There are at least 15 states that passed laws that require public assistance applicants or recipients to pass a drug test. These are specifically for the Temporary Assistance for Needy Families (TANF), which is commonly referred to as welfare, which provides assistance with housing, food, job training, medical assistance, childcare, and more. TANF is run at the state level, meaning each state has its own version. The states that have passed drug test laws are Alabama, Arkansas, Arizona, Florida, Georgia, Kansas, Michigan, Mississippi, Missouri, North Carolina, Oklahoma, Tennessee, Utah, West Virginia and Wisconsin. As of March 2017, 20 states had proposed legislation for drug testing or screening. Do these systems work, are we catching drug users trying to cheat the system, and is it all worth it? In a word: No.
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Drug Testing Welfare Recipients: A Waste of Tax Money?
In 2017, ThinkProgress found that states spent more than $490,000 testing 2,541 TANF recipients. There were 301 positive results, representing about 11.8 percent of those tested. The average number of recipients per month for the 2017 calendar year was 2.48 million, comprised of an average of 1.07 million families and an average of 558,000 adults per month.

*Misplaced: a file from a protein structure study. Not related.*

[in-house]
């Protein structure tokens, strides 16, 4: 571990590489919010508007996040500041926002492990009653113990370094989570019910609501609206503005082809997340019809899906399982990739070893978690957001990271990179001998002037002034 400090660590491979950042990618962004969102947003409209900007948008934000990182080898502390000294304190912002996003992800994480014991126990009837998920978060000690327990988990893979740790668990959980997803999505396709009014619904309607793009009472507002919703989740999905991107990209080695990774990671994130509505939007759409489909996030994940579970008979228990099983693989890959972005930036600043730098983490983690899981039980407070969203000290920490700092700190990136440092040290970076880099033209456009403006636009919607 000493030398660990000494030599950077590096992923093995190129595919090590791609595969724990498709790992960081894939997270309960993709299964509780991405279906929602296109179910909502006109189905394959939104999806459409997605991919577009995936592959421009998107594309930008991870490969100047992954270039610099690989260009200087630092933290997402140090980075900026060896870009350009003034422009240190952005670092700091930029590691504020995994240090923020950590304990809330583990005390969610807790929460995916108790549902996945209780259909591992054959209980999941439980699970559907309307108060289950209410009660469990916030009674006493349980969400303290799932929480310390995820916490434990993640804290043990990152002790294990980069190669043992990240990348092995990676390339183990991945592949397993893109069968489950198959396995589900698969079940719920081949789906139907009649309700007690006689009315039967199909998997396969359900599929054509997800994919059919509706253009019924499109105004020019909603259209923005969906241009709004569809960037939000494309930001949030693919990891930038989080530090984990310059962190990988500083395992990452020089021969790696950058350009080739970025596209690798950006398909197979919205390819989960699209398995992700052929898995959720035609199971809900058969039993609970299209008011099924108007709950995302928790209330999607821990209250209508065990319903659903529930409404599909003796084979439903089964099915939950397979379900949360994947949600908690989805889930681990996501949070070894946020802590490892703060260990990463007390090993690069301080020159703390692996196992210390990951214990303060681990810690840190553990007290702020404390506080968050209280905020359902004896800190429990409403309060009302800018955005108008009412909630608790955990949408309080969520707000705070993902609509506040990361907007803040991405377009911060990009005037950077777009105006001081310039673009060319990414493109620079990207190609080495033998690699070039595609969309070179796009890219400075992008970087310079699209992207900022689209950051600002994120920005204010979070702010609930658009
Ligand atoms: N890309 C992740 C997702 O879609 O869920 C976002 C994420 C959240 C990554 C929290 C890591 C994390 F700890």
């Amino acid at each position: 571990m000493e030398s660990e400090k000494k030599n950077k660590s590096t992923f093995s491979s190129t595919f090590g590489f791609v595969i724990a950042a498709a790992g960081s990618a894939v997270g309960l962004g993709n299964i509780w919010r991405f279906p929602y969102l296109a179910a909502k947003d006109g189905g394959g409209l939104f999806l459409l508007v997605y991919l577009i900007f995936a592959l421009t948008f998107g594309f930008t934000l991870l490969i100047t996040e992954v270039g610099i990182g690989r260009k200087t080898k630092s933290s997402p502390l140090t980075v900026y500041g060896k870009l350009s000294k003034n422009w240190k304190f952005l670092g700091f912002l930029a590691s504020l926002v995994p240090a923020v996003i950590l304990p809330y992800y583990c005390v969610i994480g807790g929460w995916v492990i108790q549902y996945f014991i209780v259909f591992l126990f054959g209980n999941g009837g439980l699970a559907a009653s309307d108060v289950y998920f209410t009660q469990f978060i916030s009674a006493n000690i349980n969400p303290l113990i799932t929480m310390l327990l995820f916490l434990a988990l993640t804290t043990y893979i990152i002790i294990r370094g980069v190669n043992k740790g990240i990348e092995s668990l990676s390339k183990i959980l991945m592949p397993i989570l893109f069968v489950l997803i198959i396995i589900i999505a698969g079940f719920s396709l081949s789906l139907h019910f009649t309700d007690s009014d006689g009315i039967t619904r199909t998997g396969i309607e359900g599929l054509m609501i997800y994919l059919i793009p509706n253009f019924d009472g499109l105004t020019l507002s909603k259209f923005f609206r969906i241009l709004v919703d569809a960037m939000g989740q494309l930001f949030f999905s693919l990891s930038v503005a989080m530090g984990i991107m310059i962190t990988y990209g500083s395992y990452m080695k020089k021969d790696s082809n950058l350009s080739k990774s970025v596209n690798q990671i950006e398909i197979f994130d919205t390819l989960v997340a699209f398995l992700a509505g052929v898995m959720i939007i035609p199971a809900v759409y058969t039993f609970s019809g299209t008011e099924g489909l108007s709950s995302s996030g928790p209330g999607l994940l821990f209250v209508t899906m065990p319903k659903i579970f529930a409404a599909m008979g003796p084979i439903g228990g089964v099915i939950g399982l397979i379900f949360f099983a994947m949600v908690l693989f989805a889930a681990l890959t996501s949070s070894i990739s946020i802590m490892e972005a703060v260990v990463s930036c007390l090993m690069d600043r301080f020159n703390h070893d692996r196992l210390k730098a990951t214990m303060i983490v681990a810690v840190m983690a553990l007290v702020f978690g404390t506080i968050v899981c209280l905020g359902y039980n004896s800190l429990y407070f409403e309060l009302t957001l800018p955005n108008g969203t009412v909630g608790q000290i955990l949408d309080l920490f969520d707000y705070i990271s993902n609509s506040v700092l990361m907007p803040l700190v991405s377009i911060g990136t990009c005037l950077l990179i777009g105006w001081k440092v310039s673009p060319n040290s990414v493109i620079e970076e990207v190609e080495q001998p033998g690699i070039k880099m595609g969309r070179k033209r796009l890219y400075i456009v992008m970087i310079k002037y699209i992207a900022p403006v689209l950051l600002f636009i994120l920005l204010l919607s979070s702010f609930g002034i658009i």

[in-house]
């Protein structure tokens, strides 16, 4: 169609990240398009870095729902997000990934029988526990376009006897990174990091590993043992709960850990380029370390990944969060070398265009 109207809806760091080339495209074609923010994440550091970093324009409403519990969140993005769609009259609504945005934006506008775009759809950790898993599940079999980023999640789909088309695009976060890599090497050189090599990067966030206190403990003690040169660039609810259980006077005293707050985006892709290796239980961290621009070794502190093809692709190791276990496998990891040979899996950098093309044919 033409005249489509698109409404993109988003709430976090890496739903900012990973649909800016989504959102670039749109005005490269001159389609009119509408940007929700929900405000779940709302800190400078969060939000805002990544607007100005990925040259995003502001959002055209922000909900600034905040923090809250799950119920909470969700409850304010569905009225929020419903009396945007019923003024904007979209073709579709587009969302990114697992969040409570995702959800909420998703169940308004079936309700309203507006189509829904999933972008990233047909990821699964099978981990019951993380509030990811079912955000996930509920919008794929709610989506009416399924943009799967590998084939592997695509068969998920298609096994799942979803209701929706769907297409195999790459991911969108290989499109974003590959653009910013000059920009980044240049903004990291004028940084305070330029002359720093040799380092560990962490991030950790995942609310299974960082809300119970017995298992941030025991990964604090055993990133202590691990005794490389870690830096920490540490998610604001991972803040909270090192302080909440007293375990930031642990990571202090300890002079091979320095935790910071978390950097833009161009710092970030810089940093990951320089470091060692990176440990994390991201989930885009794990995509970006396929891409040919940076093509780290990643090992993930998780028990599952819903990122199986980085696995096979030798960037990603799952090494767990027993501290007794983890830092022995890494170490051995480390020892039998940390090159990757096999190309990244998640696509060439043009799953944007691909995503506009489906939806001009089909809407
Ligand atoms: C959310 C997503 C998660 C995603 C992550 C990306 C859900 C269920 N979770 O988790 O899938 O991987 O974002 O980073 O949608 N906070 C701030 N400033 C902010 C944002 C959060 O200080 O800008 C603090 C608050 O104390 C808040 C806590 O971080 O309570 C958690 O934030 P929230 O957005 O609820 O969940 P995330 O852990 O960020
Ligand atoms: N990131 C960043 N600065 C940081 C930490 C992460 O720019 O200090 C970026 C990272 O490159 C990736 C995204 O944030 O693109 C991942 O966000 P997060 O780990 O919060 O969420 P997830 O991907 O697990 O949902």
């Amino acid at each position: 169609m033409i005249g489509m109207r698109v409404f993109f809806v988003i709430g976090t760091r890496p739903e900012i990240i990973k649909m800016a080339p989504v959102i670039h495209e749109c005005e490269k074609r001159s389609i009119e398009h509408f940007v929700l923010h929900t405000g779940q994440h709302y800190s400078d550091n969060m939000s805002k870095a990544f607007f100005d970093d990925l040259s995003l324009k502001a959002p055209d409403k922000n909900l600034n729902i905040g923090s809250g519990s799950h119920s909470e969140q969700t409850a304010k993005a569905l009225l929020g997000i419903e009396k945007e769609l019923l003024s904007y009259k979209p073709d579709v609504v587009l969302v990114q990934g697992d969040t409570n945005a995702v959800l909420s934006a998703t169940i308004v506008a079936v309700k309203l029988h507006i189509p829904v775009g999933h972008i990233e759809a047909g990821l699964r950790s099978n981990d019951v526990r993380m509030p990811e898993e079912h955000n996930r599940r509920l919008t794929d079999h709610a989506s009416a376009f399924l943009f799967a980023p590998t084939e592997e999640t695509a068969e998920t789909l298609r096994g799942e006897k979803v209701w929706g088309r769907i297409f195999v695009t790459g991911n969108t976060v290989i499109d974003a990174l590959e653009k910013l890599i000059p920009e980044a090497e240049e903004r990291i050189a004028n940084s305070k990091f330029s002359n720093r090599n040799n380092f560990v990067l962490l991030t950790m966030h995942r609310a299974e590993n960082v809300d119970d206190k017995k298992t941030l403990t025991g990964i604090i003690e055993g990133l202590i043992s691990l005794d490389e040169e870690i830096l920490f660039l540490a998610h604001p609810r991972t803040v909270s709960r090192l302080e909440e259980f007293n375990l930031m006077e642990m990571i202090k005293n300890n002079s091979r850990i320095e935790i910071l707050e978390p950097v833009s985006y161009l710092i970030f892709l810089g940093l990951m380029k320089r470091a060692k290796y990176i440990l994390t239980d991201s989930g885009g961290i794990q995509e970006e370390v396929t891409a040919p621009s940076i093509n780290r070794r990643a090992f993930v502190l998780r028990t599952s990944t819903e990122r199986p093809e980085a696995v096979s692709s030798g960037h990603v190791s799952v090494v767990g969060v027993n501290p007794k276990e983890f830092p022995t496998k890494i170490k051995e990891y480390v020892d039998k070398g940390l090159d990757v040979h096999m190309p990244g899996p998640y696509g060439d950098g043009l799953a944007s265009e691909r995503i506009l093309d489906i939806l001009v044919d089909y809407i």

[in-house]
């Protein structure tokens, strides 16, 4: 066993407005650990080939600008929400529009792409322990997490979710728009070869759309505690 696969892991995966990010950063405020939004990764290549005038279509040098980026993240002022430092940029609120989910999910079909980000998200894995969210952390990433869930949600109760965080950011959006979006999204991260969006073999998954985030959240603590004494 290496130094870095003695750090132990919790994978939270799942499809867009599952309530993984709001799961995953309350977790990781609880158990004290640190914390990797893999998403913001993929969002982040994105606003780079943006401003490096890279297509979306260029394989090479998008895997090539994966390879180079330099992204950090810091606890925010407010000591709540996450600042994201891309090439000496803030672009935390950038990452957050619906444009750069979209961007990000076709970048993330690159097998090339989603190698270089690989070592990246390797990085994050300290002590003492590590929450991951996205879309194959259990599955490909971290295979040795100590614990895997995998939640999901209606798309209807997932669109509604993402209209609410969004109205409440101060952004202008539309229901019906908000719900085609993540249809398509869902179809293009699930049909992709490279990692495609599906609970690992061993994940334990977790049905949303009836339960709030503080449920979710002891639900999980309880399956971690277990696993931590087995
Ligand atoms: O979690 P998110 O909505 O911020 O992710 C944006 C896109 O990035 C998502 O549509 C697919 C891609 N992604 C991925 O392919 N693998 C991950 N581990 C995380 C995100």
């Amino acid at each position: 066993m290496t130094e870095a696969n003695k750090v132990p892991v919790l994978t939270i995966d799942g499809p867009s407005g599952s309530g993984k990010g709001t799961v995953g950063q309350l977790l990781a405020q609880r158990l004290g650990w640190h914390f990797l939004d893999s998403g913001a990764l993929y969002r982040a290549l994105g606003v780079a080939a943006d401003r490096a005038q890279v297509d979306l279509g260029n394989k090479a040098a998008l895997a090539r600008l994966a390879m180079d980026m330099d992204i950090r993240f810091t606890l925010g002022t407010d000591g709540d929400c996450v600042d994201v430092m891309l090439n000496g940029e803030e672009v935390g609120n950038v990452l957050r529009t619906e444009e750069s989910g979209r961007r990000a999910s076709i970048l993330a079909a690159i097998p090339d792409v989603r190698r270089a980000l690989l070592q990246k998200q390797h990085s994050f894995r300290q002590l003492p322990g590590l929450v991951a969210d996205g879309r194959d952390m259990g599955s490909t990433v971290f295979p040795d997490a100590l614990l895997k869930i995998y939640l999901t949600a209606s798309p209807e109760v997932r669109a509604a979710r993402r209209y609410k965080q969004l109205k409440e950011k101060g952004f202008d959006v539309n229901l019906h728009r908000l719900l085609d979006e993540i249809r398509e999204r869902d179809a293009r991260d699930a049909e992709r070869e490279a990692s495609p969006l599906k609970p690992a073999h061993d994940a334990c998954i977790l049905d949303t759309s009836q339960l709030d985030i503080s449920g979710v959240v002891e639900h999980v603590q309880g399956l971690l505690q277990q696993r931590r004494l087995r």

In 2016, more than $1.3 million was spent to identify 369 drug users. Over a six-month period in Tennessee in 2015, only 37 of more than 16,000 applicants failed drug tests. That year, states spent more than $850,000 resulting in 321 positive tests, with some states finding no positive tests. 2014 saw nearly $1 million spent on drug testing initiatives only to find that, in 6 out of 7 states, less than 1 percent of welfare recipients tested positive for drugs. In other words, the cost-to-benefit ratio tends to be very low; it costs quite a bit of money to identify an extremely low amount of positive tests.
Drug Test Questionnaires and Costs
There are quite a few problems with the questionnaires used to obtain the above information. Questionnaires vary wildly between states, essentially asking people to volunteer information about any illegal drug use.